Mercury Rev: The Light In You (Bella Union)

US alt. rock figureheads return with first new LP in seven years

Released Oct 1st, 2015 via Bella Union / By Erick Mertz
Mercury Rev: The Light In You (Bella Union) I am perfectly willing to admit that the pomp and glitter I admired back in the days when life was one continuous string of soft, white Christmas lights has faded. It happens. You move on, looking back with nostalgia. Among those shimmering, late-90’s bulbs was Deserter’s Songs a collection of essential music that proved an ineffable soundtrack to some of young life’s rough sailing.

Expecting Mercury Rev to mine those same sequins as they did in 1998 is not fair and I’m not discussing their new one exclusively through that lens. The globe has, inevitably spun off that axis into something else, something more realistic and perhaps cynical. What The Light In You represents though, as an unabashed Mercury Rev fan, is a return to that vein of cosmically grand song craft and neo-psychedelic lyrical storytelling.

Throughout the new record, the old Jonathan Donohue mythology steps out in full force, his lonesome New York City hallucinations on “Central Park East” the flicker of the silver screen daydream on “Amelie” and “Are You Ready?” which runs along the Flaming Lips call to mystical arms. These are all quintessential Mercury Rev songs, stony and swimming, sprawling like sketches in the margins of a pre-teen girl’s maths test.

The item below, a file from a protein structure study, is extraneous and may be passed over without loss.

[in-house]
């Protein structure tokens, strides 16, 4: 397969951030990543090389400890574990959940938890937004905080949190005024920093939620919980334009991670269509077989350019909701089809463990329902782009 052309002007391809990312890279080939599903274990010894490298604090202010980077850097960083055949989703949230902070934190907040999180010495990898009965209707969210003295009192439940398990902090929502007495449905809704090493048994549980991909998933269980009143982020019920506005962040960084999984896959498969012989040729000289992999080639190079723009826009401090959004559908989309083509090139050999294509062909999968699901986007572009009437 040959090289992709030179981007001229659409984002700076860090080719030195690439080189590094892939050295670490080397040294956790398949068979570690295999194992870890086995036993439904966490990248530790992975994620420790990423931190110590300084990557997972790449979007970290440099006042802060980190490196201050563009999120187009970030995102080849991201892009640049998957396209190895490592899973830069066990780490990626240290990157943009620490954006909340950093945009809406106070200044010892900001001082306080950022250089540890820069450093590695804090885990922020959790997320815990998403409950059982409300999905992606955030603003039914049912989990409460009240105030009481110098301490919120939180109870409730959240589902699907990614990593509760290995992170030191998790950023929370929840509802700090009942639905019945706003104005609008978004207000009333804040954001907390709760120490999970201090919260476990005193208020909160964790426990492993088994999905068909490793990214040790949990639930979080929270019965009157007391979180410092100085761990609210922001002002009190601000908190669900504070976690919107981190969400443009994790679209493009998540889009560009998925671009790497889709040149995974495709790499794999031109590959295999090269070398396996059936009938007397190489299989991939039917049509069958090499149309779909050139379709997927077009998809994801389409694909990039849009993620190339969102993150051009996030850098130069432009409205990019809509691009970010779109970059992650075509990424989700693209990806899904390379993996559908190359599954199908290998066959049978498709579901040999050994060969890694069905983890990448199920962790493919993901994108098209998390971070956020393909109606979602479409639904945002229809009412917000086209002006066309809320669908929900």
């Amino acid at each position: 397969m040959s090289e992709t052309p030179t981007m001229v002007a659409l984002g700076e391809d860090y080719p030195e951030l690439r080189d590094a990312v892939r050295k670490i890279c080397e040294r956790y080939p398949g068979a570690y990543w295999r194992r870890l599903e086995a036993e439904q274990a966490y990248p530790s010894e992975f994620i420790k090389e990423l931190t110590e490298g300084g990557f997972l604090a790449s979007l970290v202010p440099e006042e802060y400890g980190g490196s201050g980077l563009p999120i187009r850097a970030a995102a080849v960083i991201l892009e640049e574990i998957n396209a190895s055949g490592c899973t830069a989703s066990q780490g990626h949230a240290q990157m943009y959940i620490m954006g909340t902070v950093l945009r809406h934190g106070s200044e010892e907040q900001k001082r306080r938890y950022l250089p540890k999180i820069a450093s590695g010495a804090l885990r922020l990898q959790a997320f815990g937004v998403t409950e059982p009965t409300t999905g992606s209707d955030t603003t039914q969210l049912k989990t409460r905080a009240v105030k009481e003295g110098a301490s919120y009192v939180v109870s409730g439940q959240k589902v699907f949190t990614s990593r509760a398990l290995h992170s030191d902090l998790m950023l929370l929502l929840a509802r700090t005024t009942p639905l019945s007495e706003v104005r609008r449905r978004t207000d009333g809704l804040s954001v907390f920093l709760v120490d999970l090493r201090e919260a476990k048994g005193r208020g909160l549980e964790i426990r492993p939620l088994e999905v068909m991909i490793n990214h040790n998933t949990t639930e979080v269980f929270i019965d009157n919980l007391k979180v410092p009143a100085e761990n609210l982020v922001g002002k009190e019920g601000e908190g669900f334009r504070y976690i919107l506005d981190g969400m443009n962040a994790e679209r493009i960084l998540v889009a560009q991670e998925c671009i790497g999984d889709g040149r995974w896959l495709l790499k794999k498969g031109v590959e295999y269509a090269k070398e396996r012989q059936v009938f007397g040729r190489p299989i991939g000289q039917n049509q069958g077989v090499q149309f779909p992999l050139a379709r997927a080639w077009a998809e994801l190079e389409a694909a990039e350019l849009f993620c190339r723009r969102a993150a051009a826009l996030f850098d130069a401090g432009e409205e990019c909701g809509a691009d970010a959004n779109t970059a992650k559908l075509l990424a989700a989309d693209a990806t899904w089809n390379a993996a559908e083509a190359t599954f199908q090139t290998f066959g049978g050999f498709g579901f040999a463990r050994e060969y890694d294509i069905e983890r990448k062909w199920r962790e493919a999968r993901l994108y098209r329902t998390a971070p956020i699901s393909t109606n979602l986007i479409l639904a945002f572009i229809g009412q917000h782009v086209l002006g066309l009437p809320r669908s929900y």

Objectively speaking, The Light In You isn’t a terribly far cry from the band’s early, halcyon recordings. What distinguishes this record from its scene-setting predecessors though is that the excesses here aren’t as easily forgiven -- and Mercury Rev is a band that, like their puff-puff-jam analogs, need to press deep into that well of excess for credibility. A few tracks here feel almost unnecessary (like really, when have you ever felt that about Mercury Rev?) like the dolphin vision quest “Coming Up For Air” or “Sunflower” which to my ear stick out like a sore, B-sides, crammed into the play list for some un-Godly reason.

With the drop of The Light In You that old optimism flashed and for Mercury Rev fans, this is going to feel warranted. It is a decent, solid record; if I was giving out numeric ratings, I’d say a solid seven, which could spike further with repeat listens. That edge isn’t here though, and that grit proves the crucial dividing line between classic and not so much.